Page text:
The word “Yoga” means “union”. Yoga refers to the union not as an idea, a philosophy or as a concept that you imbibe. It is a group of physical, mental, and spiritual practices or disciplines originated in ancient India. One of the amazing facts about it is that yoga strengthens the brain. But, before we get there, let’s learn about yoga first.
Today, yoga is one of the most popular forms of exercise around the world. Whether you prefer Ashtanga, Bikram, Kundalini, or any other style, new research reveals another reason to make yoga a part of your routine for life and that is, yoga has the power to protect the brain against the cognitive decline of old age.
Yoga had been practiced in the East for centuries before making its way to the West in the mid-1800s. Some evidence suggests Henry David Thoreau was likely the first American to practice yoga. By the end of the century, yoga masters such as Swami Vivekananda began traveling to raise funds for their communities and share their culture and religion with the world.
It took a little while to catch on, but by the mid-twentieth century, yoga became popular among the westerners for many benefits.
Yoga has been associated with physical benefits like improved flexibility, metabolism, and muscle strength as well as mental health benefits like stress reduction and better focus. Beyond individual practice, yoga is also seen as a boon to public health, as it can be adapted for any age or ability level and can build a sense of community.
Yoga Strengthens the Brain
Many people do not have the physical capacity or taste for running or other similarly vigorous activities. So for the new study, the researchers decided to test whether yoga, a relatively mild, meditative activity, could alter people’s brains and fortify their ability to think.
The researchers recruited 29 middle-aged and older adults, who were anxious about the state of their memories. During evaluations, the women were found to have mild cognitive impairment, a mental condition that can be a precursor to eventual dementia.
The volunteers also underwent a sophisticated type of brain scan that tracks how different parts of the brain communicate with one another.
The participants were divided into two groups. One group enrolled in a brain-training program consisting of mental exercises for one hour per week. They were also asked to practice at home for 15 minutes a day.
The second group participated in a Kundalini yoga class for one hour per week. They were also taught Kirtan Kriya meditation, which involves the use of mantras and fluid hand movements. They were asked to practice this meditation at home for 15 minutes each day.
After 12 weeks, all subjects again underwent cognitive tests and brain scans. Overall, all participants had improved to some degree, but the yoga group not only fared slightly better on memory tests, they also reported improvements in their mood.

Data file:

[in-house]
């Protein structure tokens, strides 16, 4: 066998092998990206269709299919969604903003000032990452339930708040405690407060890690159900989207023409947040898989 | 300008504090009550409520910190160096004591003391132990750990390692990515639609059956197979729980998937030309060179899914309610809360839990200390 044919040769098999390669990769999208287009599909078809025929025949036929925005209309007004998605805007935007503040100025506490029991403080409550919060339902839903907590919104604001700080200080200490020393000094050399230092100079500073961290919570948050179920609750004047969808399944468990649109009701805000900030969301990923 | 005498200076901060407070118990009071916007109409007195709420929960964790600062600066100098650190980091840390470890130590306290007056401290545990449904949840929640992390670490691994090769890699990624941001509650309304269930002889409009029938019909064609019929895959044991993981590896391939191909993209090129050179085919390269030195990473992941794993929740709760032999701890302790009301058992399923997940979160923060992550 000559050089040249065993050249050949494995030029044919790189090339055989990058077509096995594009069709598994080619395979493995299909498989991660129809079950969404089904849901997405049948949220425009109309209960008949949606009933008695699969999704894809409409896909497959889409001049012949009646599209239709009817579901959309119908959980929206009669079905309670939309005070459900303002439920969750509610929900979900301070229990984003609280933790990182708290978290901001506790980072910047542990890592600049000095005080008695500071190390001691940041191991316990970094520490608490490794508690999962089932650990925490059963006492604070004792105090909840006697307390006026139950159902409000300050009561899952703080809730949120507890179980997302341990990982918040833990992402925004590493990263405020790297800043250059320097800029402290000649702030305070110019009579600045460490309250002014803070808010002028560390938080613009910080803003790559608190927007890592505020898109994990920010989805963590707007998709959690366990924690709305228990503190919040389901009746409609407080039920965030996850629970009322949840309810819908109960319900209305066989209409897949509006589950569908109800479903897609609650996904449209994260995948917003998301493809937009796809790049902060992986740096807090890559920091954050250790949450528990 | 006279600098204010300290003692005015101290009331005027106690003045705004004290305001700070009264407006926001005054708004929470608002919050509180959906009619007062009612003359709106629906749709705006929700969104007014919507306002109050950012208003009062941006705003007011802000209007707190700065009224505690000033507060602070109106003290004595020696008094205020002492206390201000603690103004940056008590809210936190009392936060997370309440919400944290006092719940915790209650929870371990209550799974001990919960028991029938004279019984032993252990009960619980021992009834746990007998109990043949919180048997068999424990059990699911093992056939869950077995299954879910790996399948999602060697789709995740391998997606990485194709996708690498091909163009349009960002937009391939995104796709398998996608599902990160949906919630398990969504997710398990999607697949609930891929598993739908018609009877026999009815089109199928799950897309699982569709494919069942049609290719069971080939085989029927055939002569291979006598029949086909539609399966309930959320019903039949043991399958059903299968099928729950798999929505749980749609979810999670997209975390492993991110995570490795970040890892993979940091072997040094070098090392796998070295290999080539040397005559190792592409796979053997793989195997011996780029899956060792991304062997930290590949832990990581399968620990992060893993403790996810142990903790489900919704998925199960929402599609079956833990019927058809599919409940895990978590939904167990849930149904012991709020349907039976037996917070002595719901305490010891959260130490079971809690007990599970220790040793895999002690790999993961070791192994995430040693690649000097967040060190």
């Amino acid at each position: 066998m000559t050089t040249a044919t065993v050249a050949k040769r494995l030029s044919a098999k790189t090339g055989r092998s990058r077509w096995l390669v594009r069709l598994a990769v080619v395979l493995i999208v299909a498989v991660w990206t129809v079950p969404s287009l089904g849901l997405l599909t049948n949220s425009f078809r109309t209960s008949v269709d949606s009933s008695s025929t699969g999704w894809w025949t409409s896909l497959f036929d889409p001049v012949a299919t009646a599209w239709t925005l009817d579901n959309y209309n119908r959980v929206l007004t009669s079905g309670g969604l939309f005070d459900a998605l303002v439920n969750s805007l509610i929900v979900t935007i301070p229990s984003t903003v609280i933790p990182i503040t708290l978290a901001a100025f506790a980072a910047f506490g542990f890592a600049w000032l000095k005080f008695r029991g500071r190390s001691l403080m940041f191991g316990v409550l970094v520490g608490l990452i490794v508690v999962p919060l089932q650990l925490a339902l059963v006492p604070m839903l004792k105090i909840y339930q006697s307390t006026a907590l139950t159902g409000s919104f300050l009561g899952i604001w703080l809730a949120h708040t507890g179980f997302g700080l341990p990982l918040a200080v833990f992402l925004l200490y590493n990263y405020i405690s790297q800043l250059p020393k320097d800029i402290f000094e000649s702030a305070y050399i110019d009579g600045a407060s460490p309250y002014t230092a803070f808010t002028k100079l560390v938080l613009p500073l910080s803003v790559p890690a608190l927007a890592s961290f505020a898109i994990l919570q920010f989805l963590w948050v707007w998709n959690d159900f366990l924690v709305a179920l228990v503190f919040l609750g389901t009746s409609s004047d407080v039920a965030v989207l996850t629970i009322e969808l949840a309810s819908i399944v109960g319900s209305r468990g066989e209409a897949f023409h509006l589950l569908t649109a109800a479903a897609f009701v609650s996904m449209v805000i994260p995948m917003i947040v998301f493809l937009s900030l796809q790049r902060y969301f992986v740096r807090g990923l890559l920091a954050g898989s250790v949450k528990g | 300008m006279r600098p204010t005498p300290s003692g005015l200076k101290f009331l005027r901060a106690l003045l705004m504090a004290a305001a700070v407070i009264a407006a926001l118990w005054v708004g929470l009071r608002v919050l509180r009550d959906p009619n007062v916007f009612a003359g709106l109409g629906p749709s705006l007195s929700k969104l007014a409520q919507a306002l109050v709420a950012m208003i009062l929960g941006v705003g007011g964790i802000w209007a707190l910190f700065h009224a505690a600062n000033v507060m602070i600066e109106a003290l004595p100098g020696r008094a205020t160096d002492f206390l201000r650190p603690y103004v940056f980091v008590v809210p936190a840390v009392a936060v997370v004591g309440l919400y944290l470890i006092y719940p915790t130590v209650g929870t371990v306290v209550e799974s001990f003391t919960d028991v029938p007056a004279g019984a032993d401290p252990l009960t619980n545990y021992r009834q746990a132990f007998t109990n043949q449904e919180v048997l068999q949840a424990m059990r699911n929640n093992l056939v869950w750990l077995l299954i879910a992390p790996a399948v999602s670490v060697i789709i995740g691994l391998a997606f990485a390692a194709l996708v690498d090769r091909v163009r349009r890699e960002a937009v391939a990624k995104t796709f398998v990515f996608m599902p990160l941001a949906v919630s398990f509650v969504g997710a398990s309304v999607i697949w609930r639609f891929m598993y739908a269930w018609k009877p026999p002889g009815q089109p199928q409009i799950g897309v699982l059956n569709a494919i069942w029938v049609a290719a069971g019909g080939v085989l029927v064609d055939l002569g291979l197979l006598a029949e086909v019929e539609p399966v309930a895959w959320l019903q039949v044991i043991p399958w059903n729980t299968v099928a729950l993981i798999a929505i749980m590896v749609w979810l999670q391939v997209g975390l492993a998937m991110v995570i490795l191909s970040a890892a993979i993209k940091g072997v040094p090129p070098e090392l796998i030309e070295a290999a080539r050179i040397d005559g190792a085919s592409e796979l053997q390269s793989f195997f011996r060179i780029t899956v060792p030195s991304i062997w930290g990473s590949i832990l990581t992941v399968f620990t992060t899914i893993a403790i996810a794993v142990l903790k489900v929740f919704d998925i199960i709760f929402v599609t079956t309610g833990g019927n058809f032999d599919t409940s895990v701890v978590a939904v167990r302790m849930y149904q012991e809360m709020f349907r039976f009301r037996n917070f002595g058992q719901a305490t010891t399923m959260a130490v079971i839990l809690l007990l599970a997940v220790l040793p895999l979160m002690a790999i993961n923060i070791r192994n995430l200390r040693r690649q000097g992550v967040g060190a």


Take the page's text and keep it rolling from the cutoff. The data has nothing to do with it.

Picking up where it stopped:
Among the latest discoveries, a team of scientists in Brazil recently studied 21 elderly female yoga enthusiasts, who averaged 14.9 years of experience. They found the women to have a greater cortical thickness in the parts of the brains associated with cognitive functions such as attention and memory than a group of 21 of their non-yoga practicing peers. The research was published in the Frontiers in Aging Neuroscience, suggests that practicing yoga could help ward off the decline of cognitive abilities as we get older.
As we age, the structure and functionality of our brains change and this often leads to cognitive decline, including impaired attention or memory. One such change in the brain involves the cerebral cortex becoming thinner, which scientists have shown is correlated with cognitive decline.
Why Yoga is Beneficial to Brain
Twenty minutes of Hatha Yoga improves your brain function (speed and accuracy of mental processing) to a greater degree than 20 minutes of aerobic exercise (jogging).
Yoga helps improve mental health, including psychiatric disorders like depression, anxiety, attention-deficit-hyperactivity disorder (ADHD), post-traumatic stress disorder (PTSD) and schizophrenia. Some of the studies suggest it can have a similar effect to antidepressants and psychotherapy. It helps improve teenagers’ emotional resilience and ability to manage anger. But most importantly, yoga strengthens the brain in the old age.
By improving stress-related imbalances in your nervous system, yoga can help relieve a range of symptoms found in common mental health disorders. Researchers also believe it can be helpful for conditions like epilepsy, chronic pain, depression, anxiety and PTSD by increasing brain chemicals like gamma amino-butyric acid (GABA).
All exercises are arguably good for health, but according to the researchers, yoga’s unique combination of physical and mental practices, including meditation appears to have greater benefits than other types of activity. While further research needs to be done to know the full story of how yoga impacts the brain, the study provides new merit to incorporating a yoga practice into any stage of life.
Yoga strengthens the brain in the old age as a mindless practice. Try it out yourself and get the best results.